In a survey of 1,000 adults, Bankrate found that 28 per cent of Americans haven’t saved a thing for financial emergencies.
Generally, your emergency fund should cover at least six months’ worth of living expenses. However, the survey showed that 49 per cent of people don’t even have enough set aside for three months.
This sounds bad, but compared to a similar survey Bankrate did in 2006 things have actually improved. Six years ago, an overwhelming 61 per cent of Americans didn’t have three months worth of savings set aside.
“While we’ve seen some improvement since then, the bottom line is that much more progress is needed,” said Greg McBride, CFA, senior financial analyst for Bankrate.com.
For those who are used to living check-to-check, beginning to build an emergency fund can be daunting, but it isn’t impossible. Here are a few things you can do to get the ball rolling:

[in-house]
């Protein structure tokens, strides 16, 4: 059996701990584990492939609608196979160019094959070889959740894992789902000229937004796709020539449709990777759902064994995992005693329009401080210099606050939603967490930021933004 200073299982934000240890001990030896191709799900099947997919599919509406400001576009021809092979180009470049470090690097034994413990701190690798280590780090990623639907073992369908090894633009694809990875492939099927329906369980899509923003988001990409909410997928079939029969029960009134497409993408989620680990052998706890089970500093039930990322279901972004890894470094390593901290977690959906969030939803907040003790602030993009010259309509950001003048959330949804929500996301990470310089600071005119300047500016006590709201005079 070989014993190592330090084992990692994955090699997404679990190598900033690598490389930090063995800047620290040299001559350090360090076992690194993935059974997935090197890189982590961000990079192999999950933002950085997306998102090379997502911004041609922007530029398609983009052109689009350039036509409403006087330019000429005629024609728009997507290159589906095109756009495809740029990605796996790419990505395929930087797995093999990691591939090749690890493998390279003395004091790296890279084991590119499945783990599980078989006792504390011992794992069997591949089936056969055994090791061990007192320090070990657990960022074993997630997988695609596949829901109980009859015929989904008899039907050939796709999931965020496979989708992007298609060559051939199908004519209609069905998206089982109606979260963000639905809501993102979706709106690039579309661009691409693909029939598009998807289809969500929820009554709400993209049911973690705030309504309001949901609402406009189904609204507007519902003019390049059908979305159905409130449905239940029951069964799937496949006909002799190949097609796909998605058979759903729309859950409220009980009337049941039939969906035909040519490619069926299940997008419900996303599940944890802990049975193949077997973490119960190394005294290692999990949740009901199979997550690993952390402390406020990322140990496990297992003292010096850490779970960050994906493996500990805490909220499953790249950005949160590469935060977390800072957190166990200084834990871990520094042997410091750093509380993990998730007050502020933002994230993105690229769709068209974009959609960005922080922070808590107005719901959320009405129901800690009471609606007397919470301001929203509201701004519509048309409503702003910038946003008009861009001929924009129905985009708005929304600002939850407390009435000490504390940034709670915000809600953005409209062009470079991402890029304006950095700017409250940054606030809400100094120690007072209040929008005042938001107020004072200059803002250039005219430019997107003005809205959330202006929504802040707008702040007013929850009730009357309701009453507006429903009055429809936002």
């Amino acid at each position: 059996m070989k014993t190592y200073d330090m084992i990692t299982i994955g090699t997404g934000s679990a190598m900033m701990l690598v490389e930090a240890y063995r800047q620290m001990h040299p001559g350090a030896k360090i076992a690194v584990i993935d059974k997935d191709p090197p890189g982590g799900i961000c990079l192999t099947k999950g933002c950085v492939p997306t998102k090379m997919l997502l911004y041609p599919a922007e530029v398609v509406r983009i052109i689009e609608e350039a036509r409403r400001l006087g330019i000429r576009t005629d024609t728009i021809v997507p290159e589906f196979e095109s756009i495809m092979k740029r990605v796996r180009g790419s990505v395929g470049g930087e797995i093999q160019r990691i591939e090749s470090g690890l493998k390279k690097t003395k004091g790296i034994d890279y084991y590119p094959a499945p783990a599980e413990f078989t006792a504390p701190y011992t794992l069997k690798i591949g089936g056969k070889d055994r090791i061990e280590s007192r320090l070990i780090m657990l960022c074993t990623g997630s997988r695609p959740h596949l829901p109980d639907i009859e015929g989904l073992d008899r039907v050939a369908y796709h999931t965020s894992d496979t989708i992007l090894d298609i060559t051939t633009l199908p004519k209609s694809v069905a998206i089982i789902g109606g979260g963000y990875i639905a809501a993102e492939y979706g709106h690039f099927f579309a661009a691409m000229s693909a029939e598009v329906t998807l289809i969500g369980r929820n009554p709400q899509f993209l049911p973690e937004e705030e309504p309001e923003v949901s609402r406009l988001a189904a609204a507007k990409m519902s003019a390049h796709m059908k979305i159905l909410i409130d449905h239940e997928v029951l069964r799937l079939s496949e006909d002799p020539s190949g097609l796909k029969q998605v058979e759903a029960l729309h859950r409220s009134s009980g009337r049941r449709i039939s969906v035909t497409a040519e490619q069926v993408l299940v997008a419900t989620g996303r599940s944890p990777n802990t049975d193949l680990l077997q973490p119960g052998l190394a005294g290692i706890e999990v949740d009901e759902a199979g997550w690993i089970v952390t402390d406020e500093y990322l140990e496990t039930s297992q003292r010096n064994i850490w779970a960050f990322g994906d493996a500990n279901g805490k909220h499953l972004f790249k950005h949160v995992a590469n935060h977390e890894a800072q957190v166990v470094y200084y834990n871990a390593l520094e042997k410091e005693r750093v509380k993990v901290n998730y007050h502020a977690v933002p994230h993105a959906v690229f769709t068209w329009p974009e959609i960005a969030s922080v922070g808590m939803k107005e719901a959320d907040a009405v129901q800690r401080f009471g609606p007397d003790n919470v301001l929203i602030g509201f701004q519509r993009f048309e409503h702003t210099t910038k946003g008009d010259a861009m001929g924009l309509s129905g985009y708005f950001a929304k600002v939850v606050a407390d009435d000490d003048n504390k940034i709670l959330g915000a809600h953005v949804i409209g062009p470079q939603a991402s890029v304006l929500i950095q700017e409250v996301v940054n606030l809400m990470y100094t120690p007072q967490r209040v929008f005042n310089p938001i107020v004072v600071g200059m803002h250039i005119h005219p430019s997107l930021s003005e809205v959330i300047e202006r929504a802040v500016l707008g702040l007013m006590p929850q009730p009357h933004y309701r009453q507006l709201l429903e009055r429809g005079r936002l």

Create a budget. Determine how much money you spend each month on basics like utilities, food, rent, gas and insurance. Multiply this number by six and you’ll know how much you want to save, reports YM contributor Rachel Koning Beals.
Use automatic transfers. YM contributor Trent Hamm admits that even though he always tells people how important an emergency fund is, if he was forced to go to the bank every week to put money in savings he’d probably fail within a month. He suggests setting up an automatic transfer that will move money into your savings account every week.
Remember, little things add up. Just by setting aside $20 a week for your emergency fund, you will have over $1,000 saved after one year, Hamm points out.
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